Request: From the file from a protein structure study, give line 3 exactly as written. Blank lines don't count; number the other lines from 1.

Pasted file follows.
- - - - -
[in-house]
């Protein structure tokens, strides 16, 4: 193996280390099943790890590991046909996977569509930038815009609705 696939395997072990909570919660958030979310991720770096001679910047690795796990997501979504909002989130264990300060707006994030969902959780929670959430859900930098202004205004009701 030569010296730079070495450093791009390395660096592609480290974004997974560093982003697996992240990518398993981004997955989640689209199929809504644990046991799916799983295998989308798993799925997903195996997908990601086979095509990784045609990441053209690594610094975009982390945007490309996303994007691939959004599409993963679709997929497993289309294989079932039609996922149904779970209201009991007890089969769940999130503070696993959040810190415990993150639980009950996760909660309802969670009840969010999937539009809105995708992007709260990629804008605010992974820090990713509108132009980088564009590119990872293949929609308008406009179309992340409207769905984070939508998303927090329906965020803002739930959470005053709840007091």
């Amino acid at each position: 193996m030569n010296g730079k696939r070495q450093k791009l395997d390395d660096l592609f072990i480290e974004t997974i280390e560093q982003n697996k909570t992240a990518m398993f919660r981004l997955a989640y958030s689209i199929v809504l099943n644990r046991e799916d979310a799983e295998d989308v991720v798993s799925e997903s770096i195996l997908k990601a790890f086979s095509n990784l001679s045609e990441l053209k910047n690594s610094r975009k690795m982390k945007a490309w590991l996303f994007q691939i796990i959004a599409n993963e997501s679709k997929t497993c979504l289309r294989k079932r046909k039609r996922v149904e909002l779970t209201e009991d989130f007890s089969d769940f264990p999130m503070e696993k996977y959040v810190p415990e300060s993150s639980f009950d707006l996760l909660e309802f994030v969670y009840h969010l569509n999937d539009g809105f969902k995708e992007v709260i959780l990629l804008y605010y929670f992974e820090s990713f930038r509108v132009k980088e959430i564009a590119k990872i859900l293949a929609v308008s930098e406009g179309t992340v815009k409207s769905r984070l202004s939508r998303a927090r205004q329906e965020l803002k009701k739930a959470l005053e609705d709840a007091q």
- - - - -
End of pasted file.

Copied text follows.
């Amino acid at each position: 193996m030569n010296g730079k696939r070495q450093k791009l395997d390395d660096l592609f072990i480290e974004t997974i280390e560093q982003n697996k909570t992240a990518m398993f919660r981004l997955a989640y958030s689209i199929v809504l099943n644990r046991e799916d979310a799983e295998d989308v991720v798993s799925e997903s770096i195996l997908k990601a790890f086979s095509n990784l001679s045609e990441l053209k910047n690594s610094r975009k690795m982390k945007a490309w590991l996303f994007q691939i796990i959004a599409n993963e997501s679709k997929t497993c979504l289309r294989k079932r046909k039609r996922v149904e909002l779970t209201e009991d989130f007890s089969d769940f264990p999130m503070e696993k996977y959040v810190p415990e300060s993150s639980f009950d707006l996760l909660e309802f994030v969670y009840h969010l569509n999937d539009g809105f969902k995708e992007v709260i959780l990629l804008y605010y929670f992974e820090s990713f930038r509108v132009k980088e959430i564009a590119k990872i859900l293949a929609v308008s930098e406009g179309t992340v815009k409207s769905r984070l202004s939508r998303a927090r205004q329906e965020l803002k009701k739930a959470l005053e609705d709840a007091q």